This new role is about ensuring the customer is maximising value from your product. At the core of this role is the learning process. Customer success managers have to continuously be learning about the changing needs of your clients. Without active curiosity, they won’t be able to anticipate potential problems before they arise.

 

Industry evolution

In an ideal world, your industry will remain the same. You won’t have to worry about changes in the market or new competitors.

In reality, the market evolves.

You may have the best product at a particular time, but that may not be the case going forward.

How do you adapt to these changes?

You pay attention.

One of the best ways to do this is through your sales team.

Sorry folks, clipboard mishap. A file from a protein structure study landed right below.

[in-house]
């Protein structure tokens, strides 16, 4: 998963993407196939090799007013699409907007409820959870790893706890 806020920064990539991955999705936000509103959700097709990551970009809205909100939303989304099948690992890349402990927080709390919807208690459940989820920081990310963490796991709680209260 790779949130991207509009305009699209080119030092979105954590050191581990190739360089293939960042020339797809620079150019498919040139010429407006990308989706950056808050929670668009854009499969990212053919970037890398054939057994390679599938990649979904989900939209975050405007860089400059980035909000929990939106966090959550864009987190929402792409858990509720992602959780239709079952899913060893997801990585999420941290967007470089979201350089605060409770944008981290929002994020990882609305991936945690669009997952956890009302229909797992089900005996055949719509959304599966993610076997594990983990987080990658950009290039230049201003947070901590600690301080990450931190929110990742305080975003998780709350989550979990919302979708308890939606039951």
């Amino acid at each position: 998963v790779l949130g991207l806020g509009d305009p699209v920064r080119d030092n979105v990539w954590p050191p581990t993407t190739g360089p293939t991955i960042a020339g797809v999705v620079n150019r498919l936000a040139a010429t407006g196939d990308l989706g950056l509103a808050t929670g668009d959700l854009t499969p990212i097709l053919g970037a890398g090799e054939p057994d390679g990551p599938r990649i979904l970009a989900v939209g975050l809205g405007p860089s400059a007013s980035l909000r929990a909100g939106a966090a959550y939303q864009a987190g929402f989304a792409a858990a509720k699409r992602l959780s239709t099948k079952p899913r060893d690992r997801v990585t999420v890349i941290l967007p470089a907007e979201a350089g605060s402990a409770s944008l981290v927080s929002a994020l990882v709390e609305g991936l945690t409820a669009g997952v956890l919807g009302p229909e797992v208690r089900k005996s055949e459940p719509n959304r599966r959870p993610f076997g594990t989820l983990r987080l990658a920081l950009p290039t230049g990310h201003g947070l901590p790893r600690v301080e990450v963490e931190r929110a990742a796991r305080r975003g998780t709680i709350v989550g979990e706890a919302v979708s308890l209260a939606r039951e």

Learning through sales – Your sales team is on the front line with new customers. This means that they get to learn deeply about your customers’ evolving problems. This is especially important for prospects you are yet to acquire – you get to learn about how the market sees your product.

If your reps have a positive attitude towards learning, you have the opportunity to uncover hidden demands and see how the industry is changing.

But you won’t be able to rely on just your sales team. Customer conversations are great, but sometimes you have to uncover needs and discover knowledge through your own means.

The most effective way to do so is through Design Thinking.

Design Thinking – This represents a method of innovation where you discover knowledge and uncover insights in the most efficient way. We touch on this in our article about why business leaders need scientific thinking, but here’s a quick overview. The Design Thinking process consists of 5 iterative steps:

  • Empathize
  • Define
  • Ideate
  • Prototype
  • Test

The Design Thinking methodology is typically executed by your product, design and marketing teams. Through the above methods, your whole team will be learning in real time.